This past week, we sat down with Amber Spears and spoke with her about what makes a good affiliate manager, the difference between men and women in our industry, and predictions for the future. This will be a multi-part supplemental post of our podcast episode with her, so stay tuned for our future posts.
Amber Spears currently co-owns the affiliate marketing agency, East 5th Avenue, that not only helps scale on the agency side but also provides training in all aspects of affiliate marketing.
A Good Affiliate Program Manger – Is It Sales or Connection?
Our first question with Amber was whether her agency takes in teams that are already established so she can take them to the next level, or if she takes in folks starting from scratch to be a good affiliate manager. And her answer might surprise you.
Many Affiliate Managers Don’t Have Good Sales Training
Initially, Amber would take in existing teams and upload their performance. She still does this, actually. But more importantly, what she learned by starting out this way is that most affiliate managers don’t have good sales training. They are very good with people (creating partnerships with new affiliates; a people-person), but they aren’t good at selling. Having strong communication skills is important, but if conversion rates aren’t rising then it might not be your online marketing strategy that’s the problem.
This type of affiliate sales knowledge is important because a good affiliate manager needs to know about KPIs, quotas, high-level negotiating techniques, and prospecting.
With this type of existing team, it’s easy to make introductions to them for people who will become affiliates of theirs. But an introduction doesn’t mean sales—or maximized sales. In the end, the bottom line is what matters most. If an affiliate account manager isn’t impacting the bottom line positively, then they aren’t good at their job.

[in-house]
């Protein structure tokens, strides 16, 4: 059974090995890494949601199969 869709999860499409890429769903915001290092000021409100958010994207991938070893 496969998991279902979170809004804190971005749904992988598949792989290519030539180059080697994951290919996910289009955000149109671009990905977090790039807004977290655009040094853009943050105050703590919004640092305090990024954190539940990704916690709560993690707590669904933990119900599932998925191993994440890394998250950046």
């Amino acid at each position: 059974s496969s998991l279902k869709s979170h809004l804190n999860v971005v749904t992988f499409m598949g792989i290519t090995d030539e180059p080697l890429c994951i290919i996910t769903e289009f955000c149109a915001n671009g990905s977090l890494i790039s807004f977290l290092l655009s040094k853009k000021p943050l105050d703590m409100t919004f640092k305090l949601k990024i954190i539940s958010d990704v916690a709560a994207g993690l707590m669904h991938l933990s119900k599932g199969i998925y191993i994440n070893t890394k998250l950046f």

Self-Promotion Is Not Sales
What she’s found after doing this for so many years is that many desirable affiliate managers are really good at self-promotion, and that’s what makes them desirable. But it doesn’t make them good at their job. The same can be said about any industry, like copywriting, designing, developing—you name it.
A good question to ask yourself when hiring an affiliate manager like this is, “what is an appropriate amount of money to pay someone that’s well-known but doesn’t get good results?” Because in the end, you’re paying for clout, not knowledge or skill.
Solution: Train or Fire
There are two solutions to solve this problem: training your existing manager in sales or replacing them with someone who knows sales from the start.
Training takes time and effort, but you also need to account for that person’s willingness to be trained. A lot of the time, ego gets in the way of growth. Training can help both of you: the affiliate manager will be better at their job and you will see more profit. But this method isn’t always possible, whether it’s because they’re unwilling to learn or you’re unwilling to train.
Replacing your existing manager with someone who may not be as well-known is a great solution, even if it’s a bit troublesome in the beginning. You can hire someone that’s more affordable. They may not know the ins-and-outs of affiliate management, but they do know sales. And here, there are two ways to hire someone new: find someone with a real-world, positive sales background that has years of experience, or find someone who tests well and fits the job description.
Testing here refers to Kolbe scores. Amber and her team have administered over 100 different Kolbe tests of the top performing and lowest performing affiliate managers. From that, they came up with a clear indicator of what type of person will thrive in this position. Either a person that actively performs well or has the aptitude to do so.
Going back to the first option (training), there’s another inherent issue that repetitively comes up. When you send your affiliate manager to events and meetings without a holistic understanding of how the e-commerce business works, they’re more eager and willing to jump ship. For example, if they’re making $70k while generating a $5 million sale, they don’t understand the difference in those numbers. A lot of success for a sale comes from the offer and its performance, not the pitch.